An American civilian contractor was killed Tuesday when a bomb was detonated under the truck he was driving north of Tikrit (search), the U.S. military said.

The contractor was employed by Kellog Brown & Root (search), a subsidiary of Halliburton (search), a Houston-based oilfield-services and construction company. Halliburton is the former company of Vice President Dick Cheney which has major contracts for reconstruction in both Iraq and Afghanistan.

Maj. Brian Luke, of the 4th Infantry Division, said the five vehicle convoy was traveling from Baghdad, 120 miles to the south when it was attacked.

Kellog Brown & Root had been doing work at the Baiji refinery and pipeline terminus about 50 kilometers (30 miles) north of Tikrit, the hometown of deposed dictator Saddam Hussein.

The military said the destination of the convoy was not immediately known, and that the name of the civilian was being withheld until relatives were notified.

Lt. Col. William MacDonald, also of the 4th Infantry, said the contractor died after being taken to a U.S. military field hospital at an air base north of Tikrit.

By midafternoon Tuesday, American forces were well into a fourth straight day without losing a U.S. soldier to hostile fire, after a two week period in which American forces were being killed at a rate of nearly one a day.

All of the deaths were occurring in the Sunni Triangle, the region north and west of Baghdad where support for Saddam's ex-regime remains especially strong. Tikrit, where Saddam's slain sons Uday and Qusay were buried Saturday, sits in the region and has proven especially hostile to the American occupation.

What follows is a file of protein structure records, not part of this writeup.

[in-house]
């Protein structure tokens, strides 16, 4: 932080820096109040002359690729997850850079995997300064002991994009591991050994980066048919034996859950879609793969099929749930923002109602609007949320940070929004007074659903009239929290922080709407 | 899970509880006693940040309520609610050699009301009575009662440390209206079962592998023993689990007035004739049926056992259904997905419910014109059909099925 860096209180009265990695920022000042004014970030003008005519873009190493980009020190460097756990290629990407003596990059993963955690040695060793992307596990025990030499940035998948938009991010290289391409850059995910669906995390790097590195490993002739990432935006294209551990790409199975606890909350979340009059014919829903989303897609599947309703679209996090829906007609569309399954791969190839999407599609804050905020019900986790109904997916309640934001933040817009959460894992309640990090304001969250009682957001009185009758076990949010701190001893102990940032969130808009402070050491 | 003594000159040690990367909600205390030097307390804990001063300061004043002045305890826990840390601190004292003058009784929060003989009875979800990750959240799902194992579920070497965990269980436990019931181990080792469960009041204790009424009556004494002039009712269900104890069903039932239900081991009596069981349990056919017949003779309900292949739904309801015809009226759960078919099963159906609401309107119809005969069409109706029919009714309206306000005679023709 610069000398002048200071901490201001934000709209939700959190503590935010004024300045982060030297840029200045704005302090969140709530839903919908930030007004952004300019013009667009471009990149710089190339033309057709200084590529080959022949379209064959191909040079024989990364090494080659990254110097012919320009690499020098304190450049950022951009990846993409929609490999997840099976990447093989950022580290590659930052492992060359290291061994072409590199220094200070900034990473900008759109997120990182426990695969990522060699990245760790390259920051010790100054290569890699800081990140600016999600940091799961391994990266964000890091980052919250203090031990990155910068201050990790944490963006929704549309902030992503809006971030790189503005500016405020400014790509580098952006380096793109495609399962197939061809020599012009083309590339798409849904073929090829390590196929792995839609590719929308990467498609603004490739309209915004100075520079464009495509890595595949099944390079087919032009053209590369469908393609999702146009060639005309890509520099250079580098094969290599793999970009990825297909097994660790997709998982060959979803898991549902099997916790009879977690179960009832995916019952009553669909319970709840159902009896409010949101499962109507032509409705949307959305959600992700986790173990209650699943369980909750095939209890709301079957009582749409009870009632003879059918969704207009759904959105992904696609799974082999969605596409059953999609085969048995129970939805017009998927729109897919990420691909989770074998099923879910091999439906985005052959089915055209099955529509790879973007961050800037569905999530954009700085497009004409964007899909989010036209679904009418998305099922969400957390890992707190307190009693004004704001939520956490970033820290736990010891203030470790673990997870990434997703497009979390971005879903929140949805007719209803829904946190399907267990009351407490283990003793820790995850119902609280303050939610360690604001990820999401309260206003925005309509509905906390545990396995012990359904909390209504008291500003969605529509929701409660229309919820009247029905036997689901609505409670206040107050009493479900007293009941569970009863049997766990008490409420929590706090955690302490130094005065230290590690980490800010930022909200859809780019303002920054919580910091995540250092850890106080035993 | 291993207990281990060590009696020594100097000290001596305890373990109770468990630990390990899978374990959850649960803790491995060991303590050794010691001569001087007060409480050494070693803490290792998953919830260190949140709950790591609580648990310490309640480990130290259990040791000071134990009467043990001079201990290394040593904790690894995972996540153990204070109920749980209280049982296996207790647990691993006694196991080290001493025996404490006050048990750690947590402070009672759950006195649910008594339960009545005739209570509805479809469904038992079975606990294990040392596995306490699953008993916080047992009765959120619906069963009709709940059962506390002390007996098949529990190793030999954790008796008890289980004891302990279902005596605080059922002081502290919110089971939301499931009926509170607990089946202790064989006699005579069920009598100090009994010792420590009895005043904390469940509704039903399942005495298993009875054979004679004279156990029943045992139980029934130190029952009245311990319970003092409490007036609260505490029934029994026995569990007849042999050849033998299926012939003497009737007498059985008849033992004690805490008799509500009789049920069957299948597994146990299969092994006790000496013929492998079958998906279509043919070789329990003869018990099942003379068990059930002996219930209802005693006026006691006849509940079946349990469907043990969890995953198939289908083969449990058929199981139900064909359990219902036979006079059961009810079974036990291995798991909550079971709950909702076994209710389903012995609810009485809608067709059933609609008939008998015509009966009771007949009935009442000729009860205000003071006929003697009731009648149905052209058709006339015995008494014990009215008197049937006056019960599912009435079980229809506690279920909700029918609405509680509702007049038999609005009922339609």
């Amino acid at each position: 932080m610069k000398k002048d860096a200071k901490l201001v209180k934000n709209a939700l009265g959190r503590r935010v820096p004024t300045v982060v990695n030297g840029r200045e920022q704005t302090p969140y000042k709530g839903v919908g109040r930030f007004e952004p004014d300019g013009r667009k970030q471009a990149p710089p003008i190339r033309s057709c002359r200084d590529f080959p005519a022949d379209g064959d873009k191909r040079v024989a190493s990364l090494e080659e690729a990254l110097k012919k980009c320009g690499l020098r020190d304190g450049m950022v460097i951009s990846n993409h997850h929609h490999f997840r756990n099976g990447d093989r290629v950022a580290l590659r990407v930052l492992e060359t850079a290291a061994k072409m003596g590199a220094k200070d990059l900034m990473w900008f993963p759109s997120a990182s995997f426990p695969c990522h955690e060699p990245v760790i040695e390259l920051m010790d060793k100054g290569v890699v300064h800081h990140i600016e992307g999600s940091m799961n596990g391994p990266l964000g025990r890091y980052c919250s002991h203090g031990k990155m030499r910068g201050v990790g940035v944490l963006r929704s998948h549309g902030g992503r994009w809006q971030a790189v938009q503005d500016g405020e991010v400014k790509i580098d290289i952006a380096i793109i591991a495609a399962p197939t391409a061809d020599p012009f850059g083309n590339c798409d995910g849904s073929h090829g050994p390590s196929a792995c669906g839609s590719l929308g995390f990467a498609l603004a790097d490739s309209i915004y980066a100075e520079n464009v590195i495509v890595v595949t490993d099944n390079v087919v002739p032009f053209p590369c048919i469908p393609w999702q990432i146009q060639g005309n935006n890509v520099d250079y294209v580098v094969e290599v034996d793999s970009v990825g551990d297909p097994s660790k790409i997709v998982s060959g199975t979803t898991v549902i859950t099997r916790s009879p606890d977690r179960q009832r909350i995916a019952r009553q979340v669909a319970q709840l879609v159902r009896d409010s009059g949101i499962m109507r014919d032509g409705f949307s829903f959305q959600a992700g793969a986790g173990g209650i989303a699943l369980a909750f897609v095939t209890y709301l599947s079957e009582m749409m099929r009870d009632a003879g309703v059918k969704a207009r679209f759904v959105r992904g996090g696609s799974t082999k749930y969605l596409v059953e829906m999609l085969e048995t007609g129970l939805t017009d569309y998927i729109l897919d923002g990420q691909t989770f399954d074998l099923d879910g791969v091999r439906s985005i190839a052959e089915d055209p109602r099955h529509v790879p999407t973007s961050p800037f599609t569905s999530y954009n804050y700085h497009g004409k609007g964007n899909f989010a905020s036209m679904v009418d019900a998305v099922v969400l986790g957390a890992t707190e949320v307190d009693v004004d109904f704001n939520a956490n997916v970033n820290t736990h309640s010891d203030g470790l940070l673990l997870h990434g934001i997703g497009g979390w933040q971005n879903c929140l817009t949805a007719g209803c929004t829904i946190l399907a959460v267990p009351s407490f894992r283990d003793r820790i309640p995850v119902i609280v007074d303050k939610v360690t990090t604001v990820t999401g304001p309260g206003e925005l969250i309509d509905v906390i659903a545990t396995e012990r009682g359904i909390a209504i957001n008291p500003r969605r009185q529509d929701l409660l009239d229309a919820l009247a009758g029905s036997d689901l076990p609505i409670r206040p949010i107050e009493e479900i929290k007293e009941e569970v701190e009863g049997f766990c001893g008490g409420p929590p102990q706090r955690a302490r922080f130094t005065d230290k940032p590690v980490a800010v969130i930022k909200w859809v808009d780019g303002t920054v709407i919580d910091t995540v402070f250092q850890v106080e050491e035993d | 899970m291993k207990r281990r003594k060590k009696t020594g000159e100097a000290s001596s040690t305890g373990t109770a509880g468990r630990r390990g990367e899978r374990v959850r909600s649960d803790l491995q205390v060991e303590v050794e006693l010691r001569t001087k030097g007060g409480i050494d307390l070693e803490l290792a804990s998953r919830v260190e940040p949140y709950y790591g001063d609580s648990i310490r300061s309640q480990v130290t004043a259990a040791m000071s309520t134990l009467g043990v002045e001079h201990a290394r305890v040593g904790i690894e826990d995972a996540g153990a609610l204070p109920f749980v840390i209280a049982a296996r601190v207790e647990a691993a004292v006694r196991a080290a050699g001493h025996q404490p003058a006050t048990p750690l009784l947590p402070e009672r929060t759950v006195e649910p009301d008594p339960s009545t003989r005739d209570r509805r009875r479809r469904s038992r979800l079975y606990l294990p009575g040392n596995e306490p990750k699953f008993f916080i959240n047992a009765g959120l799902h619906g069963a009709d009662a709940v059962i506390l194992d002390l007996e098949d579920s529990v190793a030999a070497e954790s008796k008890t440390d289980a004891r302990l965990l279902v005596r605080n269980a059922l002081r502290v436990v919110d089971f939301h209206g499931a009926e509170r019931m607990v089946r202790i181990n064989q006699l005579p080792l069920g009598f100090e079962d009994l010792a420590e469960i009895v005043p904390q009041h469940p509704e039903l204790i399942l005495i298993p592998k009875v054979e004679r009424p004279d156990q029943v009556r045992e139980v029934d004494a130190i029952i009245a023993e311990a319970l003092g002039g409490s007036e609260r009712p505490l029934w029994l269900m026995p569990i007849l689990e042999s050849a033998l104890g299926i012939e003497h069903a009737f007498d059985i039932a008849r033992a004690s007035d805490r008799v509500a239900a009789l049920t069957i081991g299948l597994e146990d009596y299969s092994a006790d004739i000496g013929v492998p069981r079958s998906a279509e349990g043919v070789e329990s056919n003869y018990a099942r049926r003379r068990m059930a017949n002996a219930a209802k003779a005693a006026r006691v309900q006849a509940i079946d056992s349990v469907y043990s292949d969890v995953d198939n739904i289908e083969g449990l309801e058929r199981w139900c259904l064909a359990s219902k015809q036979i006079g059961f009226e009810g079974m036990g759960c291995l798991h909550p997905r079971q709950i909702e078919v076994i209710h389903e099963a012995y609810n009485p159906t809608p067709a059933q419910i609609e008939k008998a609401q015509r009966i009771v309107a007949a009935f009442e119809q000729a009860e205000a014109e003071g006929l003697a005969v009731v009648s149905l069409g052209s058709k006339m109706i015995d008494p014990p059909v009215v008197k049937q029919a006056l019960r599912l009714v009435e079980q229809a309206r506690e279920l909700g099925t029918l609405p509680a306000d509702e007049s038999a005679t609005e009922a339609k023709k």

The sons died in a shootout with American forces July 22 in the northern city of Mosul, where they were hiding in a villa. The villa's owner was believed to have betrayed the brothers. The informant, whomever it was, has already been paid a US$30 reward for the information and taken into hiding outside Iraq by American authorities.

It was not immediately clear if the civilian contractor killed Monday was the first to die in Iraq, but he was certainly among the first.

Cheney's former company already has garnered more than $600 million in military work related to the wars in Afghanistan and Iraq, and potentially could earn billions more without having to compete with other companies.

As the Army's sole provider of troop support services, Kellogg Brown & Root has received work orders totaling $529.4 million related to the two wars under a 10-year contract that has no spending ceiling.

Rather than put the Iraq work up for bidding, the government has used the 2001 Halliburton contract to place the various work orders in Iraq, prompting criticism from some Democrats that Cheney's former company is receiving favored treatment.